Saturday, August 1, 2009

I Wish I Was Still Standing By the Stone Arch Bridge

Yesterday was our 10th wedding anniversary. Because ten years seems like a pretty big deal these days (not just for us, just in general), we decided that we'd have a more significant celebration this year. Besides going again to Lord Fletcher's on Lake Minnetonka for dinner, we spent the night in the same hotel (though not the same room) where we stayed the evening after our wedding. Since the pre-refinish-the-hardwood-floor disarray is increasing in our home, it was a welcome respite.

In the morning, we briefly contemplated ordering room service, but decided to indulge in the breakfast buffet. We then visited briefly the Grand Canyon of Malls, where we picked out Anniversary presents for one another.

By a wide margin, however, the favorite activity of the day was our visit to the heart of Minneapolis, and to the Mill City Museum. At the site of the Old Gold Medal Flour Building, the museum includes the ruins of the old mill, as well as lots of interactive and educational displays, a simulated flour explosion, and two separate shows, one about the Mill (shown in an old freight elevator), and one about Minneapolis. The Museum stands next to the new site of the Guthrie Theatre; both are along the Mississippi River, and close to the historic Stone Arch Bridge.

Minneapolis began and flourished as a Mill City, and the Mississippi River was the heart of the Mill. St. Anthony Falls provided the power for the mill, which ran day and night until 1965.

I felt it somehow, standing on the cobblestone streets, wandering through the displays at the Museum. There is something substantial, something life-giving, something vital here.

Perhaps it was the power of the river itself, the power of water -- the power of flowing water through a community. Perhaps it was the sense of building and growth -- the growth of the city, the creation of industries and products that fed people and created jobs. Perhaps it was not just the river but the stones, what was left of the old mill, the cobblestones of the streets, the stones on the old bridge spanning the river.

All I know is that I wish I was still there, where I stood this afternoon. I wish I was standing by the Stone Arch Bridge, just getting ready to walk across the river, feeling warm breezes, watching people walking and talking. All I know is that I wish I was still there tonight, where the stronge stone bridge holds and where the swift strong water flows underneath.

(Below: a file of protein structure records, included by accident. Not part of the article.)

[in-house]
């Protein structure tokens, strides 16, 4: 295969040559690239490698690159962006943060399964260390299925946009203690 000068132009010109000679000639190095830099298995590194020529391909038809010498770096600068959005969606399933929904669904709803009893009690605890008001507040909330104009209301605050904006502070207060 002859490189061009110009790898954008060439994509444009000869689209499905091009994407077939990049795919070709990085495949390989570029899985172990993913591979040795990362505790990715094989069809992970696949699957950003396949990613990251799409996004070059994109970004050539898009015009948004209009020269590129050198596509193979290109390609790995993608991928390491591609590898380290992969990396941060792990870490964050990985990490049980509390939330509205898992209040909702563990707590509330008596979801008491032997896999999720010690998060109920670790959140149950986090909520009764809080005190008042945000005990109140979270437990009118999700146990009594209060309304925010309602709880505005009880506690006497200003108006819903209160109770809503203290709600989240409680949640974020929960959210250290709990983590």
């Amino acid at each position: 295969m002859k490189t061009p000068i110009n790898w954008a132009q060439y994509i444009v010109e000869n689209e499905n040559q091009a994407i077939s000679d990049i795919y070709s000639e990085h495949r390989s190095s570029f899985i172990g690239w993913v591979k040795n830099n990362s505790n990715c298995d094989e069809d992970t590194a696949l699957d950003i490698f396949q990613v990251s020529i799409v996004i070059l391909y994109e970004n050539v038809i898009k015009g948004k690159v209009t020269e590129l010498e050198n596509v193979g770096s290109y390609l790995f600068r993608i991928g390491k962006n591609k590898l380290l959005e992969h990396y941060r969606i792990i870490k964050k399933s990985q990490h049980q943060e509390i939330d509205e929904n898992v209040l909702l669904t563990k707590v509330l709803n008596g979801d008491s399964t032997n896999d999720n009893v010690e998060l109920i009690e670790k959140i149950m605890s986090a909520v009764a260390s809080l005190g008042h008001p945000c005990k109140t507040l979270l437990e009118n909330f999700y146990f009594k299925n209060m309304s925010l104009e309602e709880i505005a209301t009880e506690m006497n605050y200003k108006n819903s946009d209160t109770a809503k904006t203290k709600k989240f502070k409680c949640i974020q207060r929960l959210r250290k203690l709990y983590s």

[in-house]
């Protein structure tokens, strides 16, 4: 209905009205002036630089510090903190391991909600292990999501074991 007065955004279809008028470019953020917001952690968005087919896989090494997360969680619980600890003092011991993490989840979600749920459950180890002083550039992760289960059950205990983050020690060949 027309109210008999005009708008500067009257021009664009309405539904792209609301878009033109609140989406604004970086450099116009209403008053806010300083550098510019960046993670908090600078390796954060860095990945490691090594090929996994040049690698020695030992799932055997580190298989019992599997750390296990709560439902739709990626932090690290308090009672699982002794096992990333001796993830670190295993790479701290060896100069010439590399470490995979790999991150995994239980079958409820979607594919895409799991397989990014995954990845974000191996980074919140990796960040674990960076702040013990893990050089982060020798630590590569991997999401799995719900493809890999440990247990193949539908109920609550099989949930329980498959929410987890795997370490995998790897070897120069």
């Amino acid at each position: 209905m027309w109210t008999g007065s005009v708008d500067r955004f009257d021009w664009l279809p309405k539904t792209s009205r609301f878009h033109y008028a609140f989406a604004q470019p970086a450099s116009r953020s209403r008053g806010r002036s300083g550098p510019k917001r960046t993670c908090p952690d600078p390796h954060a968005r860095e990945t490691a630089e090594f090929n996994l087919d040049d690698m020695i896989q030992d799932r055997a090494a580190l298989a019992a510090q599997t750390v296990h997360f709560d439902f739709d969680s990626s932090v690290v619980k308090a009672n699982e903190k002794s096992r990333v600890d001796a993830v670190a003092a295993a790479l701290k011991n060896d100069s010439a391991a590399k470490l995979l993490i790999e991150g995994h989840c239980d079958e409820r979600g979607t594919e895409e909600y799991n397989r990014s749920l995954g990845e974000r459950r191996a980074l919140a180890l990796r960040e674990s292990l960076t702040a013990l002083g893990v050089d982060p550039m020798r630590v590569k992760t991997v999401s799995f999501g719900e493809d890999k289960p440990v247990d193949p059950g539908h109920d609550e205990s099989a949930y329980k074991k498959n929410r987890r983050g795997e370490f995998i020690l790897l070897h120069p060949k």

Happy are those who do not follow the advice of the wicked
or take the path that sinners tread;
or sit in the seat of scoffers....
They are like trees planted by streams of water,
which yield their fruit in its season,
and their leaves do not wither. --Psalm 1.

8 comments:

Mompriest said...

Sounds like a wonderful place to be.

Lindy said...

Wow Diane.
That's beautiful and profound.

Congratulations on your anniversary. A significant achievement.

Jennifer said...

Youre writing is eloquent...and funny.
I spewed my coffee upon reading "the Grand Canyon of Malls".

Happy anniversary to you and J!

Ruth Hull Chatlien said...

It sounds as though you really imbibed something of the spirit of the place.

happy anniversary.

Barbara B. said...

Happy Anniversary! Sounds like a nice celebration.

PS (PSanafter-thought) said...

Happy Day! I walked in that area when I was single, quite some time ago. Then after we were married, we lived in "Nord East" for a little while. But these days, I never get to those places. We get to the city and get busy driving to family events at various homes. Your post makes me realize how much I miss walking in the city. Walking in the country, when you live on a rather boring road, just isn't the same.

Paul said...

What a gracious tribute to place.

Many blessings on the years together that lie ahead!

Crimson Rambler said...

oh Diane, unexpected happy recollection of visiting that very site ... 30+ years ago ... and a very small #1 son plunking stones into the river under the loving gaze of mother and godmother. Thank you!